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(photos by Amy Konieczka Photography)

For as long as I can remember, I’ve loved stories – to read them, to tell them, to share them, to soak them up like the last bit of sauce in a delicious bowl of shrimp scampi, to store them up and keep them close for days that just need a good story.  So, several years ago, when I first heard about Listen To Your Mother, my storyteller’s heart skipped a beat.  A stage, both literal and figurative, for stories about motherhood?  I.AM.IN!

Unfortunately, in the early years, none of the Listen To Your Mother shows were even in my time zone.    Last year, I flirted with the idea of auditioning for the show in Little Rock.   I almost sent an email for sign-ups but at the last minute realized that life was too chaotic to commit to making three drives to Little Rock in three months. When they made the announcement about the 2015 show cities, I saw Baton Rouge on the list and I was almost giddy.  Baton Rouge is only four hours from my house.  Surely, I could make it that distance for practices and the performance.

The initial Baton Rouge post was November 10th, 2014.  My mother was still in the nursing home after her fall in September; she was not speaking to me yet again.  I decided since I was disowned I might as well audition for a show about motherhood – I’m sure that makes sense to someone somewhere.  Forget that fact that my life was even crazier than it was the year before; forget the fact that I had no idea what in the world I was going to submit; I just focused on the fact that I was passionate about wanting to audition.

I stalked the website and finally, finally, finally, audition details were released on January 12th, my niece Emmie’s birthday.  Since November, my mother had been released from the nursing facility and returned to her house with my ninety-year-old grandfather as her “caregiver” (side note – no one in the universe save my mother and  my grandfather thought that was a good idea) which lasted two weeks.  In those two weeks, mom made a trip to the emergency room and then the next weekend fell repeatedly and was admitted back to the hospital.  She was released from the hospital back again to the skilled nursing facility where her health and her mental status deteriorated rapidly.  At the end of December, we moved her to the facility where Steve works and realized that she probably wasn’t going to recover enough from this event to even go to an Assisted Living facility.  By the time audition details were released, I had signed papers confirming that mom was only to receive comfort care.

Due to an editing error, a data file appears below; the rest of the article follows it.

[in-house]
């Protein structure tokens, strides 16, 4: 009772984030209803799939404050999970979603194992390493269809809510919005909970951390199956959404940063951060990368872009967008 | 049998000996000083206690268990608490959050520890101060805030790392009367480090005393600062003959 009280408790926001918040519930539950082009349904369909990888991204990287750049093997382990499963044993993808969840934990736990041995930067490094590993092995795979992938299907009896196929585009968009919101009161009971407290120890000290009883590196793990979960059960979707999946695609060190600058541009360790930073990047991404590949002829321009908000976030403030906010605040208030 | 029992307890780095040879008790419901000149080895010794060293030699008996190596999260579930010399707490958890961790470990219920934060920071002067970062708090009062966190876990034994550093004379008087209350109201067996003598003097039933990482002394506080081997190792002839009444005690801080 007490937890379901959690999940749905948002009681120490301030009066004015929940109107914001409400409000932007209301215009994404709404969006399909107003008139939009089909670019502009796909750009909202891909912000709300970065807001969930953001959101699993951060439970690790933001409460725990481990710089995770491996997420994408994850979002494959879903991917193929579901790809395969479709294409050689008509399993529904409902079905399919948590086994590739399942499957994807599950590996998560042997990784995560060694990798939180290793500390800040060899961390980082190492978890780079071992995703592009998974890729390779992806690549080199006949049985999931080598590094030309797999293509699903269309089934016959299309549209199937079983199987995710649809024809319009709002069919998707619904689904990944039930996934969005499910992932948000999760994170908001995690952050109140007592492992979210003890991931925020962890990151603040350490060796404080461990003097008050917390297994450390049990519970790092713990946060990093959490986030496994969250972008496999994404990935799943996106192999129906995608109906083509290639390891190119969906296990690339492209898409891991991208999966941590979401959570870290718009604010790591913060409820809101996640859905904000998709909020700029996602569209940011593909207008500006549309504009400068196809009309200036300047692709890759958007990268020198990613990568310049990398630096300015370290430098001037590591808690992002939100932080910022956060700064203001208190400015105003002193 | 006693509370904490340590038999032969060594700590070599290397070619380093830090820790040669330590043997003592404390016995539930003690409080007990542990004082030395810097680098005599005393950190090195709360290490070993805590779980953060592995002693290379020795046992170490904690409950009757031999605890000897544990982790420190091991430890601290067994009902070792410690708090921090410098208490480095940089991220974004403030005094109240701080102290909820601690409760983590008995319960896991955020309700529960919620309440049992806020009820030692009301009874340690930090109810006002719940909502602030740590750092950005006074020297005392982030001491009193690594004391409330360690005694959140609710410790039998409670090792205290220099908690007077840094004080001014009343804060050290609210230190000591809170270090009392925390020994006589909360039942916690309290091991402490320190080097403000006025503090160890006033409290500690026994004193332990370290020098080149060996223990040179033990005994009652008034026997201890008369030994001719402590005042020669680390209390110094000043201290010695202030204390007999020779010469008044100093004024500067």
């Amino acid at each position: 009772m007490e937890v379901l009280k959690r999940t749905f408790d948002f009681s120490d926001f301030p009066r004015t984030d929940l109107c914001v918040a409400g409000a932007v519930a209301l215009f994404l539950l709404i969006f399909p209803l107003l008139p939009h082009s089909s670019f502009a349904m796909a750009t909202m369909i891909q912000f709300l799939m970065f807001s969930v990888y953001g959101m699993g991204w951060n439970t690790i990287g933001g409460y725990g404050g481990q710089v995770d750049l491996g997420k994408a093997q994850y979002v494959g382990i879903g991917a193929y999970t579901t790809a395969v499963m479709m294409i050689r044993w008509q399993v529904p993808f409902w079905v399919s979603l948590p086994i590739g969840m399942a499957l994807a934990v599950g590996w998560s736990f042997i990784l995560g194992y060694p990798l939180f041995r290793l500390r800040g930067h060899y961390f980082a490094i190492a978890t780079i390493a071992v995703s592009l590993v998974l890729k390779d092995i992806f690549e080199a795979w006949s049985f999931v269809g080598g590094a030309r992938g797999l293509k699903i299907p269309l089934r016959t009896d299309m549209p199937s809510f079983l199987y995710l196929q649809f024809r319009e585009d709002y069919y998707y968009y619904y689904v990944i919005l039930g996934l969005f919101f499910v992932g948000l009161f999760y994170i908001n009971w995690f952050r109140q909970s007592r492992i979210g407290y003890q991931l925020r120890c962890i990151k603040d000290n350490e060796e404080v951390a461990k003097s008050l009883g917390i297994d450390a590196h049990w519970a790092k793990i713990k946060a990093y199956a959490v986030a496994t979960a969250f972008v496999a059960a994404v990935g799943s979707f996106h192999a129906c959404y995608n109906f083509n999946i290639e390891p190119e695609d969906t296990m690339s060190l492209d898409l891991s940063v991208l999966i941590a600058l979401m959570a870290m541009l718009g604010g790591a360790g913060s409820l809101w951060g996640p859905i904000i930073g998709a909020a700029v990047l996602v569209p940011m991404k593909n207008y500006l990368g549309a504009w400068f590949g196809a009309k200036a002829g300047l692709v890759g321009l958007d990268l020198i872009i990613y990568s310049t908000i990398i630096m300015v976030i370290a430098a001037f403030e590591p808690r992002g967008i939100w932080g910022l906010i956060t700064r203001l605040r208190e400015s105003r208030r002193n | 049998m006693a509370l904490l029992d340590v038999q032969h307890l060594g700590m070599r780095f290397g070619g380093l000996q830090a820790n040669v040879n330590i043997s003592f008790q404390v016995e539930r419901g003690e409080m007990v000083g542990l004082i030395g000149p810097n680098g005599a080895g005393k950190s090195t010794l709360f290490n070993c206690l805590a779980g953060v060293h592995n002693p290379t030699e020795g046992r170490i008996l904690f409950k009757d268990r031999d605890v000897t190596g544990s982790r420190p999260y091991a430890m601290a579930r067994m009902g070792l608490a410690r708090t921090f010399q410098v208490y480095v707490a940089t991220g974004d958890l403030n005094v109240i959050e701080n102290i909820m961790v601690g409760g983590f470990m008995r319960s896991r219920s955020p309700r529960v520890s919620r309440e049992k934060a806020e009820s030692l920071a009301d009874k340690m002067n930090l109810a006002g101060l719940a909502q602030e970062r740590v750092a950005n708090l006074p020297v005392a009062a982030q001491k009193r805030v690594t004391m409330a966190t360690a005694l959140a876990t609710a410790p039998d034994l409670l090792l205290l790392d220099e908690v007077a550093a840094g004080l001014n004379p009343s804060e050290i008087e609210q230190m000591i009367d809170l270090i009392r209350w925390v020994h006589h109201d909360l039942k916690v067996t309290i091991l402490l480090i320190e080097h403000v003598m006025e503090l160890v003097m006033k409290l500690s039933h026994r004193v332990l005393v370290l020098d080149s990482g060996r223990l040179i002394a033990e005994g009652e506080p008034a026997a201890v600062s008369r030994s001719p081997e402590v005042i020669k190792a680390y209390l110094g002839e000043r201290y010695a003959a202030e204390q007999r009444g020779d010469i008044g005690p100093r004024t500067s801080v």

When I saw the LTYM Baton Rouge details, I talked to Steve about the lunacy of auditioning for a show when everything was so up in the air with mom.  He encouraged me to at least try.  So, that Friday, the 16th of January, around 2:00 p.m., I emailed Meghan, the director of the show asking if I could possibly set up an audition.  She replied back that I was crazy to drive that far three times for rehearsals and the show (not really, she just wanted to make sure I knew what was involved).  I told her that I really wanted to try this and she offered to let me Skype my interview.  I said “sign me up”.  Seven hours after I sent that email, my mom died peacefully.

I spent the next couple of weeks helping to plan her funeral and trying to get her estate set up and the probate process started (friends, that is a long story for another day).

My audition was set for 11:00 a.m. on February 7th.  I woke up that morning just before dawn with nothing to read for the audition.  I considered emailing Meghan and cancelling.  But two very different stories, based on two encounters with my mom and one with the girls in the van on the way to school, were swirling around in my head and I thought I could make one of them work.  I sat down at the computer and started to type and somehow, someway, the two stories melded together into one that I wanted to share.  I finished about 9:30 and shared it with Steve.  He cried and said it was his favorite of anything I’d ever written.

So, I auditioned.  And I waited. and waited. and waited. wasn’t that long.  I waited two days and then the email from Meghan was in my inbox and I was scared to open it.   The email started out thanking me for auditioning and reminding me that the show was about more than individual stories, it was about how those stories wove together to make a larger tapestry.  Right then I knew I didn’t get a spot.  My heart dropped.  I read the next line that said CONGRATULATIONS!  And, possibly for the first time ever, I was speechless.  And terrified.

Somehow, the next few weeks passed quickly and in March, we had our first group practice.  IT.WAS.AMAZING!  Meeting the other eleven women in the show and hearing their stories – I can’t even explain it.  Just know that being a part of this group of storytellers changed me forever.